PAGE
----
• computing the applicable GSIB surcharge;

  • implementation and timing;

  • periodic review and refinement of GSIB identification and surcharge calculation; and

  • indicators of global systemic risk.

Important milestone. In her opening statement, Fed Chair Janet L. Yellen called the proposal “an important milestone in the Board's effort to mitigate the potential risks that systemically important financial companies could pose to financial stability and our economy.” She added the framework would provide incentives for GSIBs “to hold substantially increased levels of high-quality capital as a percentage of their risk-weighted assets,” which in turn, “would encourage such firms to reduce their systemic footprint and lessen the threat that their failure could pose to overall financial stability.”

Short-term wholesale funding. Fed Governor Daniel K. Tarullo stated that the proposal “lies at the intersection of two important principles of post-crisis regulatory reform: one is that strong capital requirements are central to ensuring a safe and sound financial system. The second is the relatively new principle that the stringency of prudential standards should be proportional to the systemic importance of regulated firms.” He added that, although the proposed surcharge levels are higher than required by the Basel Committee, they “should provide substantial net economic benefits by reducing the risks of destabilizing failures of very large banking organizations.” Finally, Tarullo noted that inclusion of reliance on short-term wholesale funding as one of five factors in the systemic significance formula is intended principally as a means for assuring the resilience of large firms that are in fact dependent on such funding. The Basel framework does not have reliance on short-term wholesale funding as a factor.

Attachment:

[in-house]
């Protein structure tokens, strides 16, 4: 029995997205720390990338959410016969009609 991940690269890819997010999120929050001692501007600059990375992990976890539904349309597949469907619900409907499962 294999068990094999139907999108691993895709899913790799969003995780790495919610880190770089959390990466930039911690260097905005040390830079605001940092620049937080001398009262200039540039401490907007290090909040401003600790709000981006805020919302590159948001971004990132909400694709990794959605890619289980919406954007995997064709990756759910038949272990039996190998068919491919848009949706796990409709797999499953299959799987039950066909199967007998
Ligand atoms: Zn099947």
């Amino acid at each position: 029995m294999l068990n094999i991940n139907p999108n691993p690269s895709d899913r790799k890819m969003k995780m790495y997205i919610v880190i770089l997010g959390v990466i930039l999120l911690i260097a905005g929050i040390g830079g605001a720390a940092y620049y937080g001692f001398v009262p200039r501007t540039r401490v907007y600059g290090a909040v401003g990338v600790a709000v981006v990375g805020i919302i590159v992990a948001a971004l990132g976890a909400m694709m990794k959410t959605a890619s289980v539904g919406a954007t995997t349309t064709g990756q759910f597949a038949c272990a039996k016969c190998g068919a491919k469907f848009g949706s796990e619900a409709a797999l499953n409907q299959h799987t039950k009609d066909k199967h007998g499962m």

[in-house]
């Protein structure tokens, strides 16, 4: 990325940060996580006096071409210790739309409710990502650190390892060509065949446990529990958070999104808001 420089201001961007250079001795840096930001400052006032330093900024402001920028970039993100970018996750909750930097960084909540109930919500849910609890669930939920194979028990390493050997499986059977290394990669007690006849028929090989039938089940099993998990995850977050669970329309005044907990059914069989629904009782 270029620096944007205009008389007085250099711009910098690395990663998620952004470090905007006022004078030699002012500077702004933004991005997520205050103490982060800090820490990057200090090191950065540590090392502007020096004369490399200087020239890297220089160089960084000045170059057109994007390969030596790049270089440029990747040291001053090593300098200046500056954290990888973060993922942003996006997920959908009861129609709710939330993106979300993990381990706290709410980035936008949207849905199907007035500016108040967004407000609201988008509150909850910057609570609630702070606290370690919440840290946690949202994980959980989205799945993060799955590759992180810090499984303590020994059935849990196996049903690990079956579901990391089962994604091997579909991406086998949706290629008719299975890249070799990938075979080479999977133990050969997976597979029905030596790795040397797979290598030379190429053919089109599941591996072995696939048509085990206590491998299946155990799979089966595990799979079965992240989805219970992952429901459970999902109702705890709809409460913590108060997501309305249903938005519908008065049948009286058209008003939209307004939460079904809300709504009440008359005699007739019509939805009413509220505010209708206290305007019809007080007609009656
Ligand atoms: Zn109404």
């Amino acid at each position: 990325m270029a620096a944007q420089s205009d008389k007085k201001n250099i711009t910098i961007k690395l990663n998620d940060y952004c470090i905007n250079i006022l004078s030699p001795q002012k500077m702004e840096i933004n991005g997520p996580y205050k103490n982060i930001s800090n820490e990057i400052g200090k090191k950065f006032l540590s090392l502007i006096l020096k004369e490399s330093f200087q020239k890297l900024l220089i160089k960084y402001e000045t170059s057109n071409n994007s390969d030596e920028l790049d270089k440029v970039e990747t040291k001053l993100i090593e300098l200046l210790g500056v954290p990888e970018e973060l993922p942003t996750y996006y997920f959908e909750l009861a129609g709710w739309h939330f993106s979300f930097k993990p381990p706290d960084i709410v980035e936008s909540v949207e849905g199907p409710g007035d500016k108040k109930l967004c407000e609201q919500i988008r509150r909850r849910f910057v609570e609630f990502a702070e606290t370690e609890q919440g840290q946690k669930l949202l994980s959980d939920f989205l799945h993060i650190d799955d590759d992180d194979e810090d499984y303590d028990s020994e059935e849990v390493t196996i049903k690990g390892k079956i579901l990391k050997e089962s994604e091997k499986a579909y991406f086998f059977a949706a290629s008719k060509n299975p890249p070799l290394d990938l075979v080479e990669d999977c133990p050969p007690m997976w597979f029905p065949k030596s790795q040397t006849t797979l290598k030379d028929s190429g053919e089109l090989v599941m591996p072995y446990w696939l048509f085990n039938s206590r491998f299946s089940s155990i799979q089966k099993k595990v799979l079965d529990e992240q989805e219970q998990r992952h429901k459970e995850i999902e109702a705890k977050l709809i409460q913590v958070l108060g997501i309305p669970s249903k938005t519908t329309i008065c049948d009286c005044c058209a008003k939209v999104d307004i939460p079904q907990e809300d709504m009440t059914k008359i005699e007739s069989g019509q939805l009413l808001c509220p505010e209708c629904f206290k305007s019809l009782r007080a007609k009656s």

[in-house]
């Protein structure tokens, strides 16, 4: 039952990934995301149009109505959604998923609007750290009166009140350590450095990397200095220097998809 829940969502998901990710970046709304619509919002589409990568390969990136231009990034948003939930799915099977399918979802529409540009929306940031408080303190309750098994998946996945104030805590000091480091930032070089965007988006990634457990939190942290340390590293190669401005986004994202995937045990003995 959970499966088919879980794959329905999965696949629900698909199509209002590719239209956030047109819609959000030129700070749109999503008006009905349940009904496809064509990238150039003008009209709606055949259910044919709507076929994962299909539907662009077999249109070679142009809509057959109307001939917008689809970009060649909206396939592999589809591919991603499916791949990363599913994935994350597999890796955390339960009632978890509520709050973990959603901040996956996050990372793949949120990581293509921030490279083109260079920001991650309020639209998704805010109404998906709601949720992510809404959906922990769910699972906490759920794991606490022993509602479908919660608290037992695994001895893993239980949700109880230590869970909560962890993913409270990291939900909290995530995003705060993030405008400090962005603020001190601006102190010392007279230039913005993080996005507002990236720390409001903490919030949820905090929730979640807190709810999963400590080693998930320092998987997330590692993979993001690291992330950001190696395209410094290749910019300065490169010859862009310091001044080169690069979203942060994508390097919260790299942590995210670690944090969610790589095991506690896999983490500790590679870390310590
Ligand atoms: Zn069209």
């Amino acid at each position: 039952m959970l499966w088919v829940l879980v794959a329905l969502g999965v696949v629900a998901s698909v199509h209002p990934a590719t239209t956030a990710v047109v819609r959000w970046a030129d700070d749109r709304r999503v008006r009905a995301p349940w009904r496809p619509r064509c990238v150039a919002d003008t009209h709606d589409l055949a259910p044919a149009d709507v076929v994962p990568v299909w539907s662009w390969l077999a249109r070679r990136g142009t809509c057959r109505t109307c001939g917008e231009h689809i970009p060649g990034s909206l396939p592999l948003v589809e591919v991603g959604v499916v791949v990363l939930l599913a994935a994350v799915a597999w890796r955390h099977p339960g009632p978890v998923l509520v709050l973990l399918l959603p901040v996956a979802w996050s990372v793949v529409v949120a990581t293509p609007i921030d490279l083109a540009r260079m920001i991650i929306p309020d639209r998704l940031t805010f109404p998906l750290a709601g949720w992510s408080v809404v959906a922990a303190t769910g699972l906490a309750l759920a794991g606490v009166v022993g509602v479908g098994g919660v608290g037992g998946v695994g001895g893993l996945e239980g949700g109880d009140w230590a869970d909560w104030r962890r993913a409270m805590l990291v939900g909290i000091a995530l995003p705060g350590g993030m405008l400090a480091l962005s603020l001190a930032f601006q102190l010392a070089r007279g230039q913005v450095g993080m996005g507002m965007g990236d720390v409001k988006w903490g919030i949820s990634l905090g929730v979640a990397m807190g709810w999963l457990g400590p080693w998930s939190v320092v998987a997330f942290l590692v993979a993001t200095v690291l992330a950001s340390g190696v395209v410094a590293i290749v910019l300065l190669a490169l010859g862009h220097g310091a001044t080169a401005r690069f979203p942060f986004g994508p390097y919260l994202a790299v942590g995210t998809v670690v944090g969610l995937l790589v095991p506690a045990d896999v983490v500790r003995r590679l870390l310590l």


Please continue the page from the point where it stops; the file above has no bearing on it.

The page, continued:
Industry reaction. The Independent Community Bankers of America® (ICBA) supports the Fed’s proposal to require a capital surcharge on systemically important financial institutions (SIFIs). “Imposing a capital surcharge on the nation’s largest, riskiest and most complex financial institutions is a positive step toward containing the too-big-to-fail threat and leveling the playing field between megabanks and the rest of the banking industry,” ICBA President and CEO Camden R. Fine said. “Reducing the risks that too-big-to-fail institutions pose to our economy is essential to mitigating their substantial funding advantage over community banks and supporting economic stability in local communities.”

The Financial Services Roundtable said, “Today’s proposal could affect the American financial industry’s ability to remain competitive in international markets,” said Richard Foster, FSR’s Vice President & Senior Counsel for Regulatory and Legal Affairs. “FSR supports regulations that improve financial stability and encourage consumer access to financial services, but holding U.S. banks to a more stringent capital framework than our global competitors could be a misguided economic decision.”

Companies: Bank of America Corp.; Bank of New York Mellon Corp.; Citigroup Inc.; Financial Services Roundtable; Goldman Sachs Group Inc.; Independent Community Bankers of America; JPMorgan Chase & Co.; Morgan Stanley; State Street Corp.; Wells Fargo & Co.

MainStory: TopStory BankHolding BankingOperations CapitalBaselAccords DoddFrankAct FederalReserveSystem FinancialStability